Just as Christopher Gattelli has recently entered the top rank of Broadway's most sought-after choreographers following his Tony win for Newies, London, too, has a new dance star: Bill Deamer, whose choreography for Top Hat brilliantly reinvents the movie-dance classic for the stage.
Like Gattelli and choreographers from Michael Bennett and Bob Fosse to Susan Stroman and Rob Ashford before them, Bill Deamer began his career as a dancer, and has served a long apprenticeship to build up his current profile. Now he's on a roll, juggling interesting student projects like the current first major London outing for Chaplin (not the version opening on Broadway this year but one that was intended to reach there 30 years ago, in 1982) at Guildhall School of Music and high-profile British TV jobs choreographing for "So You Think You Dance?" and "Strictly Come Dancing."
When Top Hat opened at the West End's Aldwych Theatre in May, the London critics were particularly impressed with the dancing; Kate Bassett, writing in the Independent on Sunday, commented, "The tap-dancing is pretty dazzling.... from the waist up, an air of nonchalant idling, while the feet are a blur of patent leather, rapping out punctilious beats. The chorus routines sound like a crescendoing war dance with syncopated machine-guns." Playbill recently caught up with the engaging Deamer over coffee in London.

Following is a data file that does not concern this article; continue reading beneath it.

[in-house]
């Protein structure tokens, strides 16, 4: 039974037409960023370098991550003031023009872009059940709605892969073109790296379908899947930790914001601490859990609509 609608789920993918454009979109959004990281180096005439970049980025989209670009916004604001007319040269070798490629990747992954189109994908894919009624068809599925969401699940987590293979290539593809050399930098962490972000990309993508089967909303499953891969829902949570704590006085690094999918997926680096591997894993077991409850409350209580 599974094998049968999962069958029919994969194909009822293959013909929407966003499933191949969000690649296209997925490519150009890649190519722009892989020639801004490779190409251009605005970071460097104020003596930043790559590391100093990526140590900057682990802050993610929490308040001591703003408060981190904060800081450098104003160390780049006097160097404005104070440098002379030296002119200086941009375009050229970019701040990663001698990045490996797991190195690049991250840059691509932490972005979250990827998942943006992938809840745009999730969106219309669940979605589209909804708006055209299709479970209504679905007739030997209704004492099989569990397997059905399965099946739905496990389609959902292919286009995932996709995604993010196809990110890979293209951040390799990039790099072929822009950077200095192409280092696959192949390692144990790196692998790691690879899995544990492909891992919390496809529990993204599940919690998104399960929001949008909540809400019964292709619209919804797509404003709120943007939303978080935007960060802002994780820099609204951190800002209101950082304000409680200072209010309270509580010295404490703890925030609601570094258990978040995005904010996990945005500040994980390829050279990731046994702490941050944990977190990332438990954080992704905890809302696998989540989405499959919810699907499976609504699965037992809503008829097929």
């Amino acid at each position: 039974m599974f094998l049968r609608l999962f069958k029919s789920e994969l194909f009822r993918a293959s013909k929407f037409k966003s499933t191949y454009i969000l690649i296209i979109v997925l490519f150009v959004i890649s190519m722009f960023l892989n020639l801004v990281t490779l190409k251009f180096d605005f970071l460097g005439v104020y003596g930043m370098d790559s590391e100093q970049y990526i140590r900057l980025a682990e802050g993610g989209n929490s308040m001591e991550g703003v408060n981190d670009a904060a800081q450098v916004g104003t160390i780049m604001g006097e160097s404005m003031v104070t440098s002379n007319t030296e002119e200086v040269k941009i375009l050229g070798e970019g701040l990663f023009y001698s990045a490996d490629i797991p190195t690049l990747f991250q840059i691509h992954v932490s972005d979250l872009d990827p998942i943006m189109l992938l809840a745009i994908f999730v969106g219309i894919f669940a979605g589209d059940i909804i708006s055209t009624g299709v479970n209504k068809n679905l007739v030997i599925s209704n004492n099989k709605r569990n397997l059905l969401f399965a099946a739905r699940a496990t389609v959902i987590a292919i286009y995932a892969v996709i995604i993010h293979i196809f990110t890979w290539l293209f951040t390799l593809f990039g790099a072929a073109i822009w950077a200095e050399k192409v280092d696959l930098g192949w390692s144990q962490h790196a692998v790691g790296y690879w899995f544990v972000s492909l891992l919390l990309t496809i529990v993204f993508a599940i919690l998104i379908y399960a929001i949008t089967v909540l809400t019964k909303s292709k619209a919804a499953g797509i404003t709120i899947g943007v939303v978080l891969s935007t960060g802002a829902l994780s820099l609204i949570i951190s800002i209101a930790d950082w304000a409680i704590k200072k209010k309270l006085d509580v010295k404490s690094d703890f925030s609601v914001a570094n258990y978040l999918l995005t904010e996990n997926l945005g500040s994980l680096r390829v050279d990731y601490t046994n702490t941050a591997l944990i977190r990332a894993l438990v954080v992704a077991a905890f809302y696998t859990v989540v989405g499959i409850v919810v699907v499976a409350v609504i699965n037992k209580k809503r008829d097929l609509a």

Where did you train and how did you start in the business?
Bill Deamer: I was already a trained dancer before I went to the Guildford School of Acting when I was 18. So when I went there, I was able to continue my advanced ballet and tap, but what was great there is that I used to warm up in the morning, do an hour's ballet, then go to a Shakespeare class. They concentrated on all the disciplines. After I graduated, I started going into shows like Underneath the Arches in the West End and The Boyfriend for Cameron Mackintosh — a show I would later choreograph myself and which got me my first Olivier nomination when we did it at the Open Air Theatre, Regent's Park! But Cameron's production, which went to Canada before it came to the West End, was wonderful, and I'll always be very grateful to him — he taught me the value of good production early on, and that has been really important to me.